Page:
In addition to the transfer of knowledge and capacity building, the project yielded 268 relevant signals of changes, a set of 14 trends, and an analysis of 12 underlying drivers. It also uncovered the top critical uncertain drivers for the PCH team and built 4 scenarios using the top two such uncertainties. Using the scenarios, a rich list of implications and a set of strategic perspectives were developed to assist the MTP process in articulating policies and strategies. 


One of the results from this project is that PCH hired 5 SFI students to look in more detail at process for embedding artists in policy development processes. This new project builds partially on the final report of this project. The PI of this project has been invited to be a member of the Steering Committee of the new project.
All artefacts of the foresight process as well as the final report are property of PCH, who can decide what to release publicly and when.

The following video was developed by PCH during the workshops conducted and was distributed to all workshop participants in English and French:

L’avenir des identités canadiennes (Français)
The Future of Canadian Identities (English)

Photo of Join Team at Workshop #1
Photo of Joint Team during break at Workshop #1
Monday, September 25, 2017 - 11:15am
Lab Member: 
Nabil Harfoush
Embed Video: 

Living City Report Card

Using the proprietary Megamap© process and foresight methods we supported TRCA in prioritizing and visualizing its complex data for the updated Living City Report Card. We also synthesized all major components in an 8’ x 4’ Megamap©.


  • Establish foresight-based criteria for prioritizing and selecting information for the Living City Report Card (LCRC)
  • Facilitating internal negotiations about priorities and messages among stakeholders
  • Identifying and profiling key target audiences for the LCRC communication
  • Facilitating articulation of cross-departmental strategic messages
  • Reviewing and processing selected data pre-visualization
  • Development of key visual concepts for LCRC
  • Deliver 15 one-page Infographics for the individual indicators of LCRC
  • Synthesize all Infographics in one Megamap©


How might TRCA prioritize, select, and synthesize key information from the wealth of data they have to optimize the effectiveness of its updated LCRC?

A Joint team from TRCA and OCAD’s Resilience Design Lab implemented the Living City Report Card project. We introduced TRCA team members to concepts of strategic foresight and co-designed a workshop for TRCA key staff, in which a foresight exercise was used to form a common vision of the possible futures. This common vision was then used as a basis to resolve differences in prioritizing data.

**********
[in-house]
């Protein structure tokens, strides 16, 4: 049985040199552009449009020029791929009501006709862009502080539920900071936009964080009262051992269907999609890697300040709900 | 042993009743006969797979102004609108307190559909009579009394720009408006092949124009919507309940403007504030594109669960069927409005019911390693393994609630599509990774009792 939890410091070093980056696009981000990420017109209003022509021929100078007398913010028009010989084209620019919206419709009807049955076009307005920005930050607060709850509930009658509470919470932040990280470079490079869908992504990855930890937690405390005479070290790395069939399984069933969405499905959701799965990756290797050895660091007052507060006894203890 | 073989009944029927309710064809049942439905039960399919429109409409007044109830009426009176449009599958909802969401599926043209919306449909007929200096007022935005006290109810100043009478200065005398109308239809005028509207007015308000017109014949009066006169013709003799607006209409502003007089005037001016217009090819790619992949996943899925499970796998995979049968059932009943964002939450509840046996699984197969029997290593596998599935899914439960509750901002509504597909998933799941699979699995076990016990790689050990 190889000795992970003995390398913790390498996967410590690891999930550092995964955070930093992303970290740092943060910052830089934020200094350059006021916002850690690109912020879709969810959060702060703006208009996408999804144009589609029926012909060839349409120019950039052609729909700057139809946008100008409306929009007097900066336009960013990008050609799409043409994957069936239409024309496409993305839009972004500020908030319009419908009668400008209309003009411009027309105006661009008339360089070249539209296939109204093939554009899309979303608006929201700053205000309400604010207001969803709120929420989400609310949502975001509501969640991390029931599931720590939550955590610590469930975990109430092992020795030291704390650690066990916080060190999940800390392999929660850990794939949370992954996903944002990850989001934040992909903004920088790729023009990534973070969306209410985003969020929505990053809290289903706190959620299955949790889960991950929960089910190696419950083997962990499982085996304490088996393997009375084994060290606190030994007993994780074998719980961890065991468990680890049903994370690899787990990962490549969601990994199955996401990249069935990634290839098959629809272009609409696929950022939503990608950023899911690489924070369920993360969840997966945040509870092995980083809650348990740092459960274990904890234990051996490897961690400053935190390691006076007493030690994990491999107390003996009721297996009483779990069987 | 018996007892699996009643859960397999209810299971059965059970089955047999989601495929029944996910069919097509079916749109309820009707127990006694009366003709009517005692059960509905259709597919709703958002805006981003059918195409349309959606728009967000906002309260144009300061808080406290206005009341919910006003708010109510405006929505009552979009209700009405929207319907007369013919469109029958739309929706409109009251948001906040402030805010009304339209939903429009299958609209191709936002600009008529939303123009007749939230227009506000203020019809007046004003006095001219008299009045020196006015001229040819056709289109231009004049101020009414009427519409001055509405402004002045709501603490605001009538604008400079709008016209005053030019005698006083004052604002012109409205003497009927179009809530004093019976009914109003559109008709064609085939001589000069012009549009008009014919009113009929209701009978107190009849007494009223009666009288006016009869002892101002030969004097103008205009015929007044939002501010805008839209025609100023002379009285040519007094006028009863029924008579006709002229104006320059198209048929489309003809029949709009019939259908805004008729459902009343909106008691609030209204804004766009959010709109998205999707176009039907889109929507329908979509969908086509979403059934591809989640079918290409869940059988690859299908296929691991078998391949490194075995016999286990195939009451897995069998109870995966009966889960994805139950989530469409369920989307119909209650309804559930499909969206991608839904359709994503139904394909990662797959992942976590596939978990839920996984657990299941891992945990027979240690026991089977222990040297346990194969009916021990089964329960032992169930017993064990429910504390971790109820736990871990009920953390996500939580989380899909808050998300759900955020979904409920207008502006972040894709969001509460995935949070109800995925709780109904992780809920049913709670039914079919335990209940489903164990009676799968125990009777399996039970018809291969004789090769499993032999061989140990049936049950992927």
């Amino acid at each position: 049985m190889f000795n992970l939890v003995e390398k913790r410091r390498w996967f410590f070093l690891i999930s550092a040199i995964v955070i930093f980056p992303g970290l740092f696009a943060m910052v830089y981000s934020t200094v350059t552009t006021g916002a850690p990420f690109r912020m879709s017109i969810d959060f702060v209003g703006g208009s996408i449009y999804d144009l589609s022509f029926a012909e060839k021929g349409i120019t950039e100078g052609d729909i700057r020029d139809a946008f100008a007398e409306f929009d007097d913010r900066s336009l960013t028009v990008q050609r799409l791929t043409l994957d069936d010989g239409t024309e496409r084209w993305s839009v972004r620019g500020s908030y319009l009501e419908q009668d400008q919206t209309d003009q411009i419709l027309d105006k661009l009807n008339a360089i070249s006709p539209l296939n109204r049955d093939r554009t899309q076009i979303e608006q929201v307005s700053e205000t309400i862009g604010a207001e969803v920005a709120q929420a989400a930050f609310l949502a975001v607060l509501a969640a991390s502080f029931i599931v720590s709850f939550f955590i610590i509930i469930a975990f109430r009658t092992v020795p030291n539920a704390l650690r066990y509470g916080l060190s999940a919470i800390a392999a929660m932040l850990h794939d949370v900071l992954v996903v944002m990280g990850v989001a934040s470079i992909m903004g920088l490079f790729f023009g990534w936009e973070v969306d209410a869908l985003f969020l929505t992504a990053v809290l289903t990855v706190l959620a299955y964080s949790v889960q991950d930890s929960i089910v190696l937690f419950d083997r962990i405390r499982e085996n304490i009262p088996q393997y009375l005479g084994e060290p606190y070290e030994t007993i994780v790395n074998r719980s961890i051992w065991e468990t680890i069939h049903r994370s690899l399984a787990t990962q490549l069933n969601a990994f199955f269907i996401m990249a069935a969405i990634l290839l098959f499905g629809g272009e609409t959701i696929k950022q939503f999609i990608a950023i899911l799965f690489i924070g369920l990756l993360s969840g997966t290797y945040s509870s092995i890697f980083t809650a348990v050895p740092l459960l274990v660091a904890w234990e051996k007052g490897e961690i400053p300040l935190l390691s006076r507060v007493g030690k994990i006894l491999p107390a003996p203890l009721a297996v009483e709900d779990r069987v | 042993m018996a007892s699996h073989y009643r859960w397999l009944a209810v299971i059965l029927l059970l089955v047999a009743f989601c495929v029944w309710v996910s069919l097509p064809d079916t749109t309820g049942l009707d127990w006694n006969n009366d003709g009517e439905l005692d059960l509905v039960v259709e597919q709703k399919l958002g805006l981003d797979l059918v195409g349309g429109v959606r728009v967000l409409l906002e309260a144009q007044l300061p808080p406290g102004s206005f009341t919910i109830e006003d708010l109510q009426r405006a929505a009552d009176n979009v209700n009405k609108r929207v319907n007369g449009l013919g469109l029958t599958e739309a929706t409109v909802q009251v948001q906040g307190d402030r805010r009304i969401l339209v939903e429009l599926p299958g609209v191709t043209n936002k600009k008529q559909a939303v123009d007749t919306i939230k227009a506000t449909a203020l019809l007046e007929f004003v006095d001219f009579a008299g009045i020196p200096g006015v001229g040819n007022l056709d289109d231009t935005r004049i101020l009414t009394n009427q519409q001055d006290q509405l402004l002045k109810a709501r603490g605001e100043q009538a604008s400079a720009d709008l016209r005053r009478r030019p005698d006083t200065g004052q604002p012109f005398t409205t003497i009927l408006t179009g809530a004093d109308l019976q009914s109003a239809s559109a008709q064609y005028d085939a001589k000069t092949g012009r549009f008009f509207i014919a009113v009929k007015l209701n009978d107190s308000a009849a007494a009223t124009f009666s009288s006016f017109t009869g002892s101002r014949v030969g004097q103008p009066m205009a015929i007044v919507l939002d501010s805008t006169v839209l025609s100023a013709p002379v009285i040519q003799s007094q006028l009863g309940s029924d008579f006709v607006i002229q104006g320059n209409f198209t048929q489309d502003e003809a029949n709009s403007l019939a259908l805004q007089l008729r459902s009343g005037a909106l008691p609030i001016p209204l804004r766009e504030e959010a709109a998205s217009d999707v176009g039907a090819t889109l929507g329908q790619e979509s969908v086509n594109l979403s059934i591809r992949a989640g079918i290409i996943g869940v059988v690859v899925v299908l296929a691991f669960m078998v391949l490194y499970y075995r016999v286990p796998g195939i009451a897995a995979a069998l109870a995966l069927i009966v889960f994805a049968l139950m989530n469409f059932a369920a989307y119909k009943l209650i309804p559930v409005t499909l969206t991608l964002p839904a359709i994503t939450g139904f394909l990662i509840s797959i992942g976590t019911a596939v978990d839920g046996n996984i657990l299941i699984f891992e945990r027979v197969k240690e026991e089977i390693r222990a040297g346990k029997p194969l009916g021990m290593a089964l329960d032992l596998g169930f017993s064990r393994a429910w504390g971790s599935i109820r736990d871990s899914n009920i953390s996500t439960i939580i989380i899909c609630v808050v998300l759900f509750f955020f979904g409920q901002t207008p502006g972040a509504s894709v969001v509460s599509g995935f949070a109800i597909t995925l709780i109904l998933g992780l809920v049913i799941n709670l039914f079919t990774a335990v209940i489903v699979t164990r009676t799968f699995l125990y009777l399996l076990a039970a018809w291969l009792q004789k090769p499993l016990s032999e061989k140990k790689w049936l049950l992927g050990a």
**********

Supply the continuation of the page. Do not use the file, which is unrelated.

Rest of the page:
We led our colleagues at TRCA through the Megamap© process that helped them to identify and profile the intended target audience of LCRC, and negotiate the 50+ different messages of the various departments to a group of less than 10 priority messages supported by all groups.

Building on this strong collective understanding and objectives we reviewed and screened data submitted to support the common messages, proposed visual concepts to span all visualizations and developed 15 one-page inforgraphics for the indicators presented in the LCRC.  

Finally we synthesized all indicator visualizations into one 8’ x 4’ Megamap©

Visit the Living City Report Card website for more information.


Living City Report Card Mega Map
Living City Report Card Agriculture
Living City Report Card Fish
Living City Report Card Flood Risk
Living City Report Card Green Buildings
Living City Report Card Greenspace
Living City Report Card Natural Cover
Living City Report Card Stormwater Management
Living City Report Card Urban Forest
Living City Report Card Terrestrial Biodiversity
Living City Report Card Water Quality
Megamap Unveiling for Living City Report Card
Wednesday, June 28, 2017 - 12:30pm
Lab Member: 
Nabil Harfoush

Alexander Manu Keynote: Starting From Scratch

Friday, June 16, 2017 - 8:30am to 9:45pm

Join Industrial Design Tenured Professor Alexander Manu at the Innovation Ignites! OCIC AGM & Symposium, a one-day event that seeks to bring together 100 leaders and change agents to imagine new possibilities for development innovation. 

11:30 am - 12:45 pm
Alexander Manu
Starting from Scratch

Provocative author, speaker and leading practitioner in the field of strategic foresight Alexander Manu, surveys the fast changing context for incumbent organizations in all market spaces where individuals are now empowered and now seek engagement with platforms that allow them to leave a mark, and to participate in the community of others.

Empowered people have discovered themselves as social beings, with agency to shape the world by all means available, affecting the experience of life itself. Empowered participation is motivating people to set new goals for engaging with life, to discover and create new experiences, to seek meaning and pleasure in actions conditioned only by the self desire to play in the social realm. This is the major provocation of the future, the transformation of all relationships, and how it will affect society, business, culture and consumption models.